State of Play: The State of Damage Prevention in the UK
The LSBUD service provides people in the UK with the location of underground pipes and cables. It helps to better protect the UK’s underground infrastructure from third party damage and it keeps those working nearby safe. By joining our central system, Members are able to benefit from the ‘safety of the herd’ effect – the more asset owners who share their information through one central location, the more inquiries every utility company receives.
With over 2.8 million searches going through our portal in just the last 12 months, we are well placed to analyze the state of the safe digging industry, as well as discuss why the Geospatial Commission’s current focus is reinventing the wheel rather than moving the industry forward.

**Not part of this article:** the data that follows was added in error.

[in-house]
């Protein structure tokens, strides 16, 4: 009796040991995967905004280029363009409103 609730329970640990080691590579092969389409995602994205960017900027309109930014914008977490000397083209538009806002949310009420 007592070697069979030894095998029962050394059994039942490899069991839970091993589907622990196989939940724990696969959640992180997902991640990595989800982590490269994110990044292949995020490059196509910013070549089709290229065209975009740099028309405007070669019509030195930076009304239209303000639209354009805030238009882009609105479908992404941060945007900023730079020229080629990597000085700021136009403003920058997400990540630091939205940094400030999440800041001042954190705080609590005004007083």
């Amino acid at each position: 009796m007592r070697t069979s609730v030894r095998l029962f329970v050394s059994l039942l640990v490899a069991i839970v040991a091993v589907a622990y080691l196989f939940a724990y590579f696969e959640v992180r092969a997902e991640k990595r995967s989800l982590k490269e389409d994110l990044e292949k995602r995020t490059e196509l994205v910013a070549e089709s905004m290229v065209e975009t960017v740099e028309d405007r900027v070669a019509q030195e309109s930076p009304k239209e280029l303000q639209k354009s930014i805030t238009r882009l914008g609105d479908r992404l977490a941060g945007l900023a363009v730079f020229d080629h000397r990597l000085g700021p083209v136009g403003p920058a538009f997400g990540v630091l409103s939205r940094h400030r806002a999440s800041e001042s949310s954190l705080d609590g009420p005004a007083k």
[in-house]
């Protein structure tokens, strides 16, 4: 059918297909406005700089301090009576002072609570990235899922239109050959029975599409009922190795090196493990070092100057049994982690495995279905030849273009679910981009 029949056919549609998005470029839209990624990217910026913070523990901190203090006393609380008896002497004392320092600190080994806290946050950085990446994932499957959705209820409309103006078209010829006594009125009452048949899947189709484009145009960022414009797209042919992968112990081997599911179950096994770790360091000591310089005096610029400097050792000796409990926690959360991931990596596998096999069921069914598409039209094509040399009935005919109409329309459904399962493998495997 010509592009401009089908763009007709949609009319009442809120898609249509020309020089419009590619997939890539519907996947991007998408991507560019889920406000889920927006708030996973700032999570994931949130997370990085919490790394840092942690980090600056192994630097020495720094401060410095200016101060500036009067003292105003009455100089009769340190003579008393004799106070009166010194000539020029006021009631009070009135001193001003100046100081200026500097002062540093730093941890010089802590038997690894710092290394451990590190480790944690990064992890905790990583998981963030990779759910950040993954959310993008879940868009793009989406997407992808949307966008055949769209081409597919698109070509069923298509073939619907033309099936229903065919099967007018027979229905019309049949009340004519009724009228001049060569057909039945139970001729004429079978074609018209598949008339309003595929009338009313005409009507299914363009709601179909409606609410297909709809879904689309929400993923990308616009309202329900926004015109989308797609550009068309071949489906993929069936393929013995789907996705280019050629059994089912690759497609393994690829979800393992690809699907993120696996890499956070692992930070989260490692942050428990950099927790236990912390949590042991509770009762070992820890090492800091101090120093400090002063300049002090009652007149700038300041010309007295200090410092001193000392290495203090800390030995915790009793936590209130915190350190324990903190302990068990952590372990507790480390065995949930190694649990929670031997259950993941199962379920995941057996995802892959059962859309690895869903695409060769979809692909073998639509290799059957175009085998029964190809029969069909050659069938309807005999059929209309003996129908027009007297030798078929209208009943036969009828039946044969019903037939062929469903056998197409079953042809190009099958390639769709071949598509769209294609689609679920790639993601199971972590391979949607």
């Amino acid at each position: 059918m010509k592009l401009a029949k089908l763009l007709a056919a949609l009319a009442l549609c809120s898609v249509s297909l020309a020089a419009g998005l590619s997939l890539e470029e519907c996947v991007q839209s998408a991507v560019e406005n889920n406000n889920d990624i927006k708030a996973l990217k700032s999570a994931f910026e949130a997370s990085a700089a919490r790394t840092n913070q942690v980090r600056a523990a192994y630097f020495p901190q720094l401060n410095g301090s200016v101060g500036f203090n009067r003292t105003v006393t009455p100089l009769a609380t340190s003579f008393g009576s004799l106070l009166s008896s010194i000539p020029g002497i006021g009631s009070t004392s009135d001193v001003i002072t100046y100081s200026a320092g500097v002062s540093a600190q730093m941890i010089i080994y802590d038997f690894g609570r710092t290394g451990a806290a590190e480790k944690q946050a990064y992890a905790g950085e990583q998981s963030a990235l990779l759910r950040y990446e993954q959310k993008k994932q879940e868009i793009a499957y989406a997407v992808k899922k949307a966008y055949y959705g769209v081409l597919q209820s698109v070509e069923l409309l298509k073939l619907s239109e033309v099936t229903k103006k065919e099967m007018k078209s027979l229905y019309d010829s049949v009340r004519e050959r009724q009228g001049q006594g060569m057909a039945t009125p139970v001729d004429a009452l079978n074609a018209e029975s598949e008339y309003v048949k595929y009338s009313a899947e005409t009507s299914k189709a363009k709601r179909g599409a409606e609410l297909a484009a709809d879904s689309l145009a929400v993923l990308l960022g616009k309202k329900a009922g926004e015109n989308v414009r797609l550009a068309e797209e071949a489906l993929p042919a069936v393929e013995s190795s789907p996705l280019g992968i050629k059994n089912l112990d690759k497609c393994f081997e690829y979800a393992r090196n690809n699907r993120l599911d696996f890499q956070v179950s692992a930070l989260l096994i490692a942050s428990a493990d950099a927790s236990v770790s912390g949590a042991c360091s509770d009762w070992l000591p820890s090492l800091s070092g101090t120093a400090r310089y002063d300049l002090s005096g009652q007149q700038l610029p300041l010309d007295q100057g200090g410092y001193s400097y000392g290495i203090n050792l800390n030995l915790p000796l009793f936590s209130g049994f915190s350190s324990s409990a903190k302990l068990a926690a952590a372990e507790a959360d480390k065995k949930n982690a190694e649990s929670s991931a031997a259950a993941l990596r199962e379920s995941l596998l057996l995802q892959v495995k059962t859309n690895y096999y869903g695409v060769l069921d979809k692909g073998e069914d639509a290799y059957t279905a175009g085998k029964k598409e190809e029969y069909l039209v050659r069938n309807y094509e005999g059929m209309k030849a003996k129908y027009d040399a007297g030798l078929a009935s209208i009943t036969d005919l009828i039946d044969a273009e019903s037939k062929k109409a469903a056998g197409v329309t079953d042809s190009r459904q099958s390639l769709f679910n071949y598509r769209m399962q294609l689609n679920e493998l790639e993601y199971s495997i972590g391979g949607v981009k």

The Geospatial Commission
The UK government’s Geospatial Commission launched its National Underground Asset Register (NUAR) pilot trials in 2019. It is motivated to better map underground assets in order to improve safety and drive efficiencies – a worthy cause. The problem, however, is that the Commission has distorted the narrative when it comes to the safe digging industry, unfairly proclaiming it to be a disjointed community that isn’t fostering a collaborative spirit. The Commission purports to be making efforts to solve this ‘problem’, positioning itself as a pioneering body intent on establishing a more collaborative approach to “bring utility companies and Local Authorities together to share data through a single data platform for safe digging.”
The thing is nothing the Commission is doing is pioneering. It is aiming to recreate the community that is already established with LSBUD. Over 90 organizations share location data (of over 1 million km of networks) and over 120,000 registered users contribute to the three million searches that the LSBUD portal provides each year. The fact is that the majority of the UK’s underground infrastructure is registered with LSBUD.